Located a few blocks away from the national highway, neatly tucked within a maze of concrete interior roads, this stunning 226-year old church, which faces Bohol Strait is often missed by those visiting the beach town. 

Thanks to Google® Maps and the friendly trisikad driver who took me there, I effortlessly found my way into the ancient church, which, I learned later, has been elevated into an archdiocesan shrine of one of the most popular archangels.

Facade of the Argao Church
Once a part of a walled pueblo known as Cabecera de Argao, St. Michael the Archangel Church is surrounded with a short concrete fence that has reliefs of the Stations of the Cross.  Inside this former Spanish enclave are a plaza, a municipal hall and a courthouse. A recent addition is a modern-day structure that serves as the legislative hall.

The church's pediment
It was, however, the town’s magnificent heritage church that captured my attention. Shaped like a horizontal rectangle, its simple façade, topped by a triangular pediment, provides visitors nary a trace of the monumental treasures found inside it. 

Niched bas-relief of St. Michael at the pediment

Divided into three panels, the façade has four pairs of twin columns stretching all the way to the pediment. Bearing Chinese influences, the two outer columns feature pedestals carved with sitting lions, each holding a ball on their paws.

At the center of the pediment is a bas-relief of the patron saint, armed with spear and shield, and flanked by two angels blowing their trumpets. On each side of this relief are oversized urn-like finials rising on rectangular bases at each corner of the pediment.

At the lower end of the church’s frontage is a huge wooden entrance. For reasons only the locals know, two iron screen doors, which I found abominable and discordant with the church’s old world allure, are attached to the main door. I have my thoughts about this but I’d rather keep them to myself. LOL!

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Exploring the interior of the Argao Church, I was overwhelmed with the wide array of treasures I saw there—magnificent ceiling paintings, an exquisite main retablo, an ancient pulpit, a wooden organ, among others—that would surely delight the senses of heritage lovers.

Five retablos adorn the church’s interior. But it was the stunning gold-painted (?) main retablo, exemplifying the architectural style called Rococo-Baroque, which awed me when I got inside the church and headed towards the sanctuary.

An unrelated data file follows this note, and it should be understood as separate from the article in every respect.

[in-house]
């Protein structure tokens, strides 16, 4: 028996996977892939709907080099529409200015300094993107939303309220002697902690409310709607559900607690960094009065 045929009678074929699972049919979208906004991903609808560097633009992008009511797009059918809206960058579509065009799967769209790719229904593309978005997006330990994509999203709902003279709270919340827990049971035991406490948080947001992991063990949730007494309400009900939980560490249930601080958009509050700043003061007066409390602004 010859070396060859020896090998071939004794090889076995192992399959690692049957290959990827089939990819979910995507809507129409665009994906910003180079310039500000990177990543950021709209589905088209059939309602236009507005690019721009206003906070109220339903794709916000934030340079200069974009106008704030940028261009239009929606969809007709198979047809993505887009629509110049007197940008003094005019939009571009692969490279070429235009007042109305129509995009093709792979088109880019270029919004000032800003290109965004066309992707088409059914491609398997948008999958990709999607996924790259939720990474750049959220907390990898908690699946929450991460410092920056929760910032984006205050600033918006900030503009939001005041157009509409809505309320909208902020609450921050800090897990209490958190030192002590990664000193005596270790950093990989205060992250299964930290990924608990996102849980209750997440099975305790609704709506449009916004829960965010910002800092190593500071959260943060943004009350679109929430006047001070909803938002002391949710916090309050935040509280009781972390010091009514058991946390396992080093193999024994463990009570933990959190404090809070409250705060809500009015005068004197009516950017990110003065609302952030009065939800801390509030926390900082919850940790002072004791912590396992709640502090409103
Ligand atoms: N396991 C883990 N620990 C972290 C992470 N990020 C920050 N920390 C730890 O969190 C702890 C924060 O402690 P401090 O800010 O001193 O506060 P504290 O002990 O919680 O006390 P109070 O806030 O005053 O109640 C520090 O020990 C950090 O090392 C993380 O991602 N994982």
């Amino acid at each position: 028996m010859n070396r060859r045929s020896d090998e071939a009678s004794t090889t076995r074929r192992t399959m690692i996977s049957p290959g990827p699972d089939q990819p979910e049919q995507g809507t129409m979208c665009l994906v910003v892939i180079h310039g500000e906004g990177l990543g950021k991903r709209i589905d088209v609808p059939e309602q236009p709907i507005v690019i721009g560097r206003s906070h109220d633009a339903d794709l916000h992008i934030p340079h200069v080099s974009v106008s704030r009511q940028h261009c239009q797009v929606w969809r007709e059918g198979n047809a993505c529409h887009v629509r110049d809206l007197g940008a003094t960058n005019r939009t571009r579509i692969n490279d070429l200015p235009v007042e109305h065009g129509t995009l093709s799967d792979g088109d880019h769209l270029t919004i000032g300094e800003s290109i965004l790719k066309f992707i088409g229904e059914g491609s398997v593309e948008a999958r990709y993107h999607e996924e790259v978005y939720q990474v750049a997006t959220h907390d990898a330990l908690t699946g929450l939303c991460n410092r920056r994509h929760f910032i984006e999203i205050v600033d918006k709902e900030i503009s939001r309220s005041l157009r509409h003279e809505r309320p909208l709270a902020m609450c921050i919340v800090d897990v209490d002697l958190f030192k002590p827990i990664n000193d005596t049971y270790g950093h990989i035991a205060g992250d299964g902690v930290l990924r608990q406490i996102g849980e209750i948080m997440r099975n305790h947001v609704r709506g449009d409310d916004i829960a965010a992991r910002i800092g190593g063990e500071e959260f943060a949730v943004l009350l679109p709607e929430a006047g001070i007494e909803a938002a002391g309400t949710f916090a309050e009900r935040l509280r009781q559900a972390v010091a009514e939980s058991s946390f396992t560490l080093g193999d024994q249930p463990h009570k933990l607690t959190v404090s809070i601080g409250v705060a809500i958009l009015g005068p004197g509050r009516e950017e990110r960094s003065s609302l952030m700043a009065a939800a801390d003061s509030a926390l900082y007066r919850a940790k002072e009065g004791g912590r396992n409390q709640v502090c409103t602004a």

Made up of four niches, the central retablo contains gilded statues of the three archangels at the lower level: St. Raphael (left), St. Gabriel (right) and St. Michael (center). At the top center stands a sculptor of the Virgin Mary, also painted in gold.

The church's Rococo-Baroque main retablo

As typified by Argao’s church, Rococo architecture makes use of a more flamboyant, jovial and rhythmic approach compared to traditional Baroque, highlighted by light colors, ornate curves and lots of gold. 

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The church’s vaulted ceiling is made of wooden panels arranged longitudinally with cherubs overhanging as corbels. Adorning the ceiling are murals of the angels and archangels, said to have been done by Canuto Avila and Ray Francia, two of the best Visayan church muralists during the 1920s and 1930s.

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Hanging prominently on the right side of the church’s nave is a wooden pulpit with a dome-shaped canopy. Sculpted on it are the painted bas-reliefs of the four Gospel evangelists—St. Luke, St. Mark, St. John, St. Matthew—and the Virgin Mary.

I also noticed a wooden pipe organ hanging on the right side of the church near the choir loft. I’m not so sure though if it’s still working. But I read somewhere it came all the way from Mexico. 

Overall, St. Michael the Archangel Church stands out as one of the most spectacular ancient houses of prayer I’ve ever seen in the island province. I’m just wondering though why it hasn’t been declared a National Cultural Treasure.  Maybe it’s forthcoming. :-D